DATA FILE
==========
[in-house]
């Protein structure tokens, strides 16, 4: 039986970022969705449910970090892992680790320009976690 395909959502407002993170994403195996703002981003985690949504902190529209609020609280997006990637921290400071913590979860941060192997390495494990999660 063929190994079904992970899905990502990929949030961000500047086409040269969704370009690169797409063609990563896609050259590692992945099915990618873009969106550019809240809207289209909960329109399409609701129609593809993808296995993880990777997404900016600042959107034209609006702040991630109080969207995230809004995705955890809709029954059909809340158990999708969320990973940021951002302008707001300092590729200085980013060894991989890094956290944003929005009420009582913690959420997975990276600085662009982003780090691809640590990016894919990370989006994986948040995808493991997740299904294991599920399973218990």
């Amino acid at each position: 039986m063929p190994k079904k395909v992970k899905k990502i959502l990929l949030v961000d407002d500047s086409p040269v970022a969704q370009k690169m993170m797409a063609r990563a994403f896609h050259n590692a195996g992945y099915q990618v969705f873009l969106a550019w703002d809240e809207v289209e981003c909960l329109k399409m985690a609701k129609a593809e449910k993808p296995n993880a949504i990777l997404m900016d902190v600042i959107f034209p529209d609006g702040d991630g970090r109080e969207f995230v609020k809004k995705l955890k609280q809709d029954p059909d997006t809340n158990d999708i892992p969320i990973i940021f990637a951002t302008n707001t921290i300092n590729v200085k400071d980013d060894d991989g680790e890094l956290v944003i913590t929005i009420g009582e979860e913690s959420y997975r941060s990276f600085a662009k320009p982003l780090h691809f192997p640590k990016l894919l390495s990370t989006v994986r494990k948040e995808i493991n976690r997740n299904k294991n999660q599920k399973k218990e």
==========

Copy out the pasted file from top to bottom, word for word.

[in-house]
């Protein structure tokens, strides 16, 4: 039986970022969705449910970090892992680790320009976690 395909959502407002993170994403195996703002981003985690949504902190529209609020609280997006990637921290400071913590979860941060192997390495494990999660 063929190994079904992970899905990502990929949030961000500047086409040269969704370009690169797409063609990563896609050259590692992945099915990618873009969106550019809240809207289209909960329109399409609701129609593809993808296995993880990777997404900016600042959107034209609006702040991630109080969207995230809004995705955890809709029954059909809340158990999708969320990973940021951002302008707001300092590729200085980013060894991989890094956290944003929005009420009582913690959420997975990276600085662009982003780090691809640590990016894919990370989006994986948040995808493991997740299904294991599920399973218990």
């Amino acid at each position: 039986m063929p190994k079904k395909v992970k899905k990502i959502l990929l949030v961000d407002d500047s086409p040269v970022a969704q370009k690169m993170m797409a063609r990563a994403f896609h050259n590692a195996g992945y099915q990618v969705f873009l969106a550019w703002d809240e809207v289209e981003c909960l329109k399409m985690a609701k129609a593809e449910k993808p296995n993880a949504i990777l997404m900016d902190v600042i959107f034209p529209d609006g702040d991630g970090r109080e969207f995230v609020k809004k995705l955890k609280q809709d029954p059909d997006t809340n158990d999708i892992p969320i990973i940021f990637a951002t302008n707001t921290i300092n590729v200085k400071d980013d060894d991989g680790e890094l956290v944003i913590t929005i009420g009582e979860e913690s959420y997975r941060s990276f600085a662009k320009p982003l780090h691809f192997p640590k990016l894919l390495s990370t989006v994986r494990k948040e995808i493991n976690r997740n299904k294991n999660q599920k399973k218990e």